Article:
Developer: Eidos Montreal, Crystal Dynamics
Publisher: Square Enix Co Ltd
Platform: Playstation 4
Shadow of the Tomb Raider is the third and final instalment in the latest series of Lara Croft adventures. This series reboot which started in 2013 with Tomb Raider and continued with Rise of the Tomb Raider in 2015, charts the origins of Lara Croft and how she came to be the ass-kicking, globe trotting treasure hunter we meet in the original Tomb Raider all the way back in 1996.
In Shadow of the Tomb Raider, Lara and her best friend Jonah continue their struggle against the sinister Trinity organization, as they race one another around the globe to discover powerful artefacts that could give unimaginable power to those who wield it.
In this chapter, Lara and Jonah discover a long lost civilisation in deepest, darkest Peru where an ancient Mayan prophecy grants control of the lost city to the one who possesses a special ceremonial dagger. When Lara initially gets her hands on the dagger, she unwittingly triggers a cataclysmic event that threatens to wipe out the entire indigenous population of Paititi. Lara becomes riddled with self doubt as Jonah challenges the person she has become and asks whether she is actually doing more harm than good with her treasure hunting obsession.
We’re now five years into the current generation of game consoles and its safe to say that when it comes to triple A character action games, there has been a homogenisation in design elements where most blockbuster games (including God of War, Assassin’s Creed, Spider-man) have RPG-lite traits including skill trees, weapons crafting and loot collecting. To be honest, I don’t really begrudge seeing these familiar elements pop up again in Tomb Raider. They’re neat features and help bring a sense of progress to the proceedings.
Shadow of the Tomb Raider has received generally positive reviews, but there’s an acknowledgement that the formula is now pretty well worn and feels kind of stale, especially if you’ve played any of those other titles recently.
I think if anything, Shadow is a slightly underrated game and there a couple of design elements that I feel have gone under-appreciated by critics. Firstly, I think a refreshing part of Shadow of the Tomb Raider is the heightened emphasis on adventuring and puzzle solving, particularly in the first two thirds of her journey, where there are only very infrequent breaks for combat. Anyone who has read my reviews of Uncharted games know that I have a love/hate relationship with them. I love the characters and presentation of the game but I get increasingly worn down by the tedious waves of repetitive combat the games makes you grind through. In the original Tomb Raider , Lara spent the majority of the game exploring her environment and there was only a total of six human enemies that she encountered. While the number in Shadow of the Tomb Raider isn’t quite that low, it is nice to the developer shine the focus mainly on exploring exotic locales and solving puzzles.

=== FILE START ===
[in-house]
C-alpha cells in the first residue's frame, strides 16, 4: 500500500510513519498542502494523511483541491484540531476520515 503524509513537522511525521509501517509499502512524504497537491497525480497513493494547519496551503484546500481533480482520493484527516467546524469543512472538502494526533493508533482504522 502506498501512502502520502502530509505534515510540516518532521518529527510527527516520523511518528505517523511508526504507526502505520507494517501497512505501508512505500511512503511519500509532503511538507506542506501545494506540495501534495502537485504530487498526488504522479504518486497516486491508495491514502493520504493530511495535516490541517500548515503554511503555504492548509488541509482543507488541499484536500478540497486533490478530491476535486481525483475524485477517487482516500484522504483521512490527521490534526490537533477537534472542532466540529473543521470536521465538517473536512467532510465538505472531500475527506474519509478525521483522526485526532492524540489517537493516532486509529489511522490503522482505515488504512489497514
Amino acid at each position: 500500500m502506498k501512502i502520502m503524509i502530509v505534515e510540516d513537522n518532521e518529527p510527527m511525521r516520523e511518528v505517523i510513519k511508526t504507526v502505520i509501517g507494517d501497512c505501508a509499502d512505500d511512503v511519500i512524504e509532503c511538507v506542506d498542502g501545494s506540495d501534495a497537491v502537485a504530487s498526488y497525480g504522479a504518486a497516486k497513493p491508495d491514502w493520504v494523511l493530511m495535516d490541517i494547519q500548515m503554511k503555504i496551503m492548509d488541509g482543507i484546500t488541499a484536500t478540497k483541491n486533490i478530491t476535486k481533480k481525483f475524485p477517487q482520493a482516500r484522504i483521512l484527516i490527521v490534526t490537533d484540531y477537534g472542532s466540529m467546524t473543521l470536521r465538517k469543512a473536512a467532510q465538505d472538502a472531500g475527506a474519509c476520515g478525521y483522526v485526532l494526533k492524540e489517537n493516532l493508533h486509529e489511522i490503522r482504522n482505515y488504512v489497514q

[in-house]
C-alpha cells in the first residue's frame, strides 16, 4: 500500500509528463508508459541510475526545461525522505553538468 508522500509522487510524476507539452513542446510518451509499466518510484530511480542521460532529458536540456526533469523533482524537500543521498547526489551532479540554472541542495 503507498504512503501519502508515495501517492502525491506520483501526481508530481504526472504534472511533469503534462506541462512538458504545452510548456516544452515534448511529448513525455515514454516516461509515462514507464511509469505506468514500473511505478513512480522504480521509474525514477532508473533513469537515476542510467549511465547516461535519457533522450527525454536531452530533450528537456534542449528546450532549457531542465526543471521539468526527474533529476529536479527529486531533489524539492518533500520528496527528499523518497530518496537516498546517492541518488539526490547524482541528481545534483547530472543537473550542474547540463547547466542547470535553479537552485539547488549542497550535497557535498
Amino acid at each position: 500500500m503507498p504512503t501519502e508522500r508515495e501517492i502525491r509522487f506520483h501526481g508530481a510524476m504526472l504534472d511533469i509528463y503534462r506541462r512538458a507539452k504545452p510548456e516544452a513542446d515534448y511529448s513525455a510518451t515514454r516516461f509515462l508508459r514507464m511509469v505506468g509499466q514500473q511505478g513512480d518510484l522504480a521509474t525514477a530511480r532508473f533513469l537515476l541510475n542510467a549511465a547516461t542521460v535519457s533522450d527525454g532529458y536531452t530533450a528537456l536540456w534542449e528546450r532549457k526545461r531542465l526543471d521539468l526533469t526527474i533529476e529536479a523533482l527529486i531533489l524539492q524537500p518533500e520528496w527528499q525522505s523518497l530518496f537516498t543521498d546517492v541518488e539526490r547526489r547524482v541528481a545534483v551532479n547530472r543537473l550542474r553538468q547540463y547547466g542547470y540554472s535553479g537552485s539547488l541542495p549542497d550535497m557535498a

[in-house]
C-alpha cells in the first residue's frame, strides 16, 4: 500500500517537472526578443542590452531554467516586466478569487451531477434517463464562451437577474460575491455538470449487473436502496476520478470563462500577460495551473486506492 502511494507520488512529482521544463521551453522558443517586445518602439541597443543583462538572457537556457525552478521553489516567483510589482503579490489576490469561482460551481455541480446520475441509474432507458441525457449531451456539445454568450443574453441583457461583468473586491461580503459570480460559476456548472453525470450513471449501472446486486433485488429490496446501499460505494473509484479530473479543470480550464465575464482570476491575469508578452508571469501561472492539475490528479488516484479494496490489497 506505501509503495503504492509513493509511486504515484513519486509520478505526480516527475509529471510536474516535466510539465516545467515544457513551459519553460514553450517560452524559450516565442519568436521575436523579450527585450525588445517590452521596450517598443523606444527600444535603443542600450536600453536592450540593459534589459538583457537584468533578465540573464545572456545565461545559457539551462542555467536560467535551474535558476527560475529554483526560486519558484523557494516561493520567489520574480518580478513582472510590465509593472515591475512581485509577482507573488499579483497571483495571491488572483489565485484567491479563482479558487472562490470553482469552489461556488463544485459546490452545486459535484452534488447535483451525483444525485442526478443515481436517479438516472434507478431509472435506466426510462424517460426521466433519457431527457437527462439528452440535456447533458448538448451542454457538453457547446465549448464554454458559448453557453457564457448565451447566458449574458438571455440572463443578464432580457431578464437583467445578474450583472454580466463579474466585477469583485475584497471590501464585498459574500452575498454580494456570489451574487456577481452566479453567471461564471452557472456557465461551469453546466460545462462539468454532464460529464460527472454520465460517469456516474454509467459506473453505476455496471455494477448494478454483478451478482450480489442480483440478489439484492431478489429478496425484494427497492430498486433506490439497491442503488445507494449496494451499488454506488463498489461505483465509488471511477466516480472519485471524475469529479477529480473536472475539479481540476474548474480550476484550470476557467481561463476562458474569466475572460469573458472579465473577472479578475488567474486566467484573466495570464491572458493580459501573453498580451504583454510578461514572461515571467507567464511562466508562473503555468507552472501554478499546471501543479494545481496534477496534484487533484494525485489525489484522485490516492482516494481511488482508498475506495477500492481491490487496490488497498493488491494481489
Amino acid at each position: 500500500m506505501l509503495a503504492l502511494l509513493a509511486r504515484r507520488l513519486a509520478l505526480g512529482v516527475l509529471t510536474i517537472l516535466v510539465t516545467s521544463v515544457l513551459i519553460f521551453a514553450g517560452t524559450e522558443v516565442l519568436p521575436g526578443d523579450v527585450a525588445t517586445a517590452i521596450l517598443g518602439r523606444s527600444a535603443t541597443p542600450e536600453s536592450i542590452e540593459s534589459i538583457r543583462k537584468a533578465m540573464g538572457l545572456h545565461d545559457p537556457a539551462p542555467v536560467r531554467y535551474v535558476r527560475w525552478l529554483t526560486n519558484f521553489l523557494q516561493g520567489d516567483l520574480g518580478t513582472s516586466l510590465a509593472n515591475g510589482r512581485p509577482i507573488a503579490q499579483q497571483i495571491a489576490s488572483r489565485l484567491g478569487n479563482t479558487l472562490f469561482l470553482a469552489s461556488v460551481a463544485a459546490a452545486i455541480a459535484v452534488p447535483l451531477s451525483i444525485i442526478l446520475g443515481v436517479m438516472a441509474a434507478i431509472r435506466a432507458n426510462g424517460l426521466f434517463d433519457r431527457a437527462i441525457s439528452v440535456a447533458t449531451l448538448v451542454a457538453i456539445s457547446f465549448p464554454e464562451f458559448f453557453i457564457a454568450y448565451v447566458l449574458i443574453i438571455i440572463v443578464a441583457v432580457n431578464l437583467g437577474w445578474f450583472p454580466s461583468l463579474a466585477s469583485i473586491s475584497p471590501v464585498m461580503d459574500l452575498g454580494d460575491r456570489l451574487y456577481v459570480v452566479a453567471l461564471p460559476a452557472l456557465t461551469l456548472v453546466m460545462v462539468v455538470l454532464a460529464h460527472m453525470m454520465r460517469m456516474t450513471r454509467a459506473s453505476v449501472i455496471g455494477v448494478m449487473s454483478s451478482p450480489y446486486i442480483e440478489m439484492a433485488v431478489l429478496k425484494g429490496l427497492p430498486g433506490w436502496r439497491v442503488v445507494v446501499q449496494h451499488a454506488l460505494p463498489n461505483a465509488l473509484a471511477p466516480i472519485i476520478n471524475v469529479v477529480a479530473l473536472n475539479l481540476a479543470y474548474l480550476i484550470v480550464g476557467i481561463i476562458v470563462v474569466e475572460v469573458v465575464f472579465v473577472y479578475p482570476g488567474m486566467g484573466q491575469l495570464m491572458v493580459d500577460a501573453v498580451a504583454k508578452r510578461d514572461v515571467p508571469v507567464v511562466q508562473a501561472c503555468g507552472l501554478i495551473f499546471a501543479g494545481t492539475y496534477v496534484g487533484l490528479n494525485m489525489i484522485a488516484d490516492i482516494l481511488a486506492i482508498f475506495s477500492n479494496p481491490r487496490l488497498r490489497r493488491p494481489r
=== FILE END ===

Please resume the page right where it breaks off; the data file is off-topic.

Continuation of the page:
Secondly, and this is a very personal appreciation of the game mechanics relative to my current lifestyle, Shadow of the Tomb Raider offers a unique breadth of options when it comes to tweaking the difficulty of the game. Instead of providing the player with the standard difficulty settings, players can choose to tweak easy/medium/hard settings on combat, exploration and puzzle solving. For someone like me who enjoys certain aspects of the game but has limited time because I’m raising a seven month old baby, I genuinely appreciated this set of options to customise my experience. In fact, that overall flexibility is a fantastic part of Shadow of the Tomb Raider. It’s possible to simply barrel through the story mode, focusing solely on plot progression, where you can wrap things up in between 15-20 hours. However, for those who have the luxury of time, there is a lot of additional content including collectable rare items, challenge tombs and a New Game+ mode. Variety is the spice of life and I like that Eidos let me enjoy my Tomb Raiding experience in such an accommodating fashion.
Beyond that, this is very much a Tomb Raider game that has the playability and production values of the previous two entries in the series. For some people, it may be a touch too derivative when compared to Naughty Dog’s franchise but I’ve loved what Camilla Luddington has brought to the role and although I can take or leave many of the story elements, I thoroughly enjoyed exploring ancient ruins with Lara and the combat with the bow and arrow is still a delight.
Where to for Lara from here? As the story neatly wraps up the origins of Lara Croft, I suspect we may see Square Enix take a break from producing these games for a while. But I hope its not for too long. I have a sweet spot for the Tomb Raider series and I’d be happy to sign up for whatever adventures Lara gets up to next.